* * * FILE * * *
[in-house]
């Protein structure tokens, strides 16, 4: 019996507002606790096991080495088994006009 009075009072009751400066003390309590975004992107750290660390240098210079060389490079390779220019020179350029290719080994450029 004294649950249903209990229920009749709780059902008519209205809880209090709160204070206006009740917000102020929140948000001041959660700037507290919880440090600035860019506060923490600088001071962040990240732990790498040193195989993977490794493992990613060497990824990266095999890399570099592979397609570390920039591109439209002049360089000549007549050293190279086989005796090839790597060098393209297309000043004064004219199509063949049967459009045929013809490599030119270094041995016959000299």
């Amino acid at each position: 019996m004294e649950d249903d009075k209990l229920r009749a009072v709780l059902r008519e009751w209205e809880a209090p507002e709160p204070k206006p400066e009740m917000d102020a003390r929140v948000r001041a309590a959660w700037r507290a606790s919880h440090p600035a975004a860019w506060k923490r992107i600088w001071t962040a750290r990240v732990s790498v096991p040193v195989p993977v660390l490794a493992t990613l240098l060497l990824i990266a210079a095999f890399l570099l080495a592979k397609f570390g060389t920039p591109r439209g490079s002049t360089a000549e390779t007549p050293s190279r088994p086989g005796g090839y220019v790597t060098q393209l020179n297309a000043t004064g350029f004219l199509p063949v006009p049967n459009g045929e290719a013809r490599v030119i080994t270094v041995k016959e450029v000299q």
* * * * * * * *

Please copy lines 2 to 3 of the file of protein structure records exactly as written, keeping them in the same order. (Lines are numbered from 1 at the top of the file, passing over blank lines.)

């Protein structure tokens, strides 16, 4: 019996507002606790096991080495088994006009 009075009072009751400066003390309590975004992107750290660390240098210079060389490079390779220019020179350029290719080994450029 004294649950249903209990229920009749709780059902008519209205809880209090709160204070206006009740917000102020929140948000001041959660700037507290919880440090600035860019506060923490600088001071962040990240732990790498040193195989993977490794493992990613060497990824990266095999890399570099592979397609570390920039591109439209002049360089000549007549050293190279086989005796090839790597060098393209297309000043004064004219199509063949049967459009045929013809490599030119270094041995016959000299």
């Amino acid at each position: 019996m004294e649950d249903d009075k209990l229920r009749a009072v709780l059902r008519e009751w209205e809880a209090p507002e709160p204070k206006p400066e009740m917000d102020a003390r929140v948000r001041a309590a959660w700037r507290a606790s919880h440090p600035a975004a860019w506060k923490r992107i600088w001071t962040a750290r990240v732990s790498v096991p040193v195989p993977v660390l490794a493992t990613l240098l060497l990824i990266a210079a095999f890399l570099l080495a592979k397609f570390g060389t920039p591109r439209g490079s002049t360089a000549e390779t007549p050293s190279r088994p086989g005796g090839y220019v790597t060098q393209l020179n297309a000043t004064g350029f004219l199509p063949v006009p049967n459009g045929e290719a013809r490599v030119i080994t270094v041995k016959e450029v000299q």